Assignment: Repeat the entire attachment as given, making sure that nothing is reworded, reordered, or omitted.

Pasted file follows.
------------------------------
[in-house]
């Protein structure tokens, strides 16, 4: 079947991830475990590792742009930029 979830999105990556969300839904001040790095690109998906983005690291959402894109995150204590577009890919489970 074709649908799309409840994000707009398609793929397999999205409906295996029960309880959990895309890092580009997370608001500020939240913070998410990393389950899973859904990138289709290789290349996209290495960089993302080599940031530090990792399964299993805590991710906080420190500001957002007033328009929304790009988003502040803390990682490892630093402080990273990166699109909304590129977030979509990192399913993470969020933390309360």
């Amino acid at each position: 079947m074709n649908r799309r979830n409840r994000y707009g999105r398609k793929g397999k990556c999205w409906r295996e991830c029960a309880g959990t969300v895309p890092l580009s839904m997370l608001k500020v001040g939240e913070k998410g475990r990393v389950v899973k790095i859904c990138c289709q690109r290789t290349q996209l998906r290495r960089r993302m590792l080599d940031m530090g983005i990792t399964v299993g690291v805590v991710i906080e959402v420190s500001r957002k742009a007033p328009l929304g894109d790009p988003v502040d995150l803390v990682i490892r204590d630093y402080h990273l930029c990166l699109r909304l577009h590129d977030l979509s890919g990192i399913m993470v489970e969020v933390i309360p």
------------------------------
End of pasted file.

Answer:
[in-house]
């Protein structure tokens, strides 16, 4: 079947991830475990590792742009930029 979830999105990556969300839904001040790095690109998906983005690291959402894109995150204590577009890919489970 074709649908799309409840994000707009398609793929397999999205409906295996029960309880959990895309890092580009997370608001500020939240913070998410990393389950899973859904990138289709290789290349996209290495960089993302080599940031530090990792399964299993805590991710906080420190500001957002007033328009929304790009988003502040803390990682490892630093402080990273990166699109909304590129977030979509990192399913993470969020933390309360």
């Amino acid at each position: 079947m074709n649908r799309r979830n409840r994000y707009g999105r398609k793929g397999k990556c999205w409906r295996e991830c029960a309880g959990t969300v895309p890092l580009s839904m997370l608001k500020v001040g939240e913070k998410g475990r990393v389950v899973k790095i859904c990138c289709q690109r290789t290349q996209l998906r290495r960089r993302m590792l080599d940031m530090g983005i990792t399964v299993g690291v805590v991710i906080e959402v420190s500001r957002k742009a007033p328009l929304g894109d790009p988003v502040d995150l803390v990682i490892r204590d630093y402080h990273l930029c990166l699109r909304l577009h590129d977030l979509s890919g990192i399913m993470v489970e969020v933390i309360p």